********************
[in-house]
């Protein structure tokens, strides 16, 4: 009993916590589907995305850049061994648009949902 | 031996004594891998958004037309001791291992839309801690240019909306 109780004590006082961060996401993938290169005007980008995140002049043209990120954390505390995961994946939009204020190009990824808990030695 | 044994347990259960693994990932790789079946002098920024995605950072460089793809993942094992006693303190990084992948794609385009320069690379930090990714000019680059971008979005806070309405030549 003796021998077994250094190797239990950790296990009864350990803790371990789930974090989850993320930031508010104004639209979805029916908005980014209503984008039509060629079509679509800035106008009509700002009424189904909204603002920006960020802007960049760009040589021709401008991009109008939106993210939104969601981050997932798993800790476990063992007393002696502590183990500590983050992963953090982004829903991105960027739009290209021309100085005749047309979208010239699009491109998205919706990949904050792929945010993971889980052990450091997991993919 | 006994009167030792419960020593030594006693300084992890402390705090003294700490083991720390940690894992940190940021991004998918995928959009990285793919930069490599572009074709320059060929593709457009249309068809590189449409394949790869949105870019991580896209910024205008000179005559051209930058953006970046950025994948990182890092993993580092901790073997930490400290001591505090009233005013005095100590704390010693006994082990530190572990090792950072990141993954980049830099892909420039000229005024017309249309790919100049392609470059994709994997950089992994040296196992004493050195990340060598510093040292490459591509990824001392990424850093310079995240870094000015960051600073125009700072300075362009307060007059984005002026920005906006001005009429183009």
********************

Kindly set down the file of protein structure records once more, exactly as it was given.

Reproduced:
[in-house]
């Protein structure tokens, strides 16, 4: 009993916590589907995305850049061994648009949902 | 031996004594891998958004037309001791291992839309801690240019909306 109780004590006082961060996401993938290169005007980008995140002049043209990120954390505390995961994946939009204020190009990824808990030695 | 044994347990259960693994990932790789079946002098920024995605950072460089793809993942094992006693303190990084992948794609385009320069690379930090990714000019680059971008979005806070309405030549 003796021998077994250094190797239990950790296990009864350990803790371990789930974090989850993320930031508010104004639209979805029916908005980014209503984008039509060629079509679509800035106008009509700002009424189904909204603002920006960020802007960049760009040589021709401008991009109008939106993210939104969601981050997932798993800790476990063992007393002696502590183990500590983050992963953090982004829903991105960027739009290209021309100085005749047309979208010239699009491109998205919706990949904050792929945010993971889980052990450091997991993919 | 006994009167030792419960020593030594006693300084992890402390705090003294700490083991720390940690894992940190940021991004998918995928959009990285793919930069490599572009074709320059060929593709457009249309068809590189449409394949790869949105870019991580896209910024205008000179005559051209930058953006970046950025994948990182890092993993580092901790073997930490400290001591505090009233005013005095100590704390010693006994082990530190572990090792950072990141993954980049830099892909420039000229005024017309249309790919100049392609470059994709994997950089992994040296196992004493050195990340060598510093040292490459591509990824001392990424850093310079995240870094000015960051600073125009700072300075362009307060007059984005002026920005906006001005009429183009």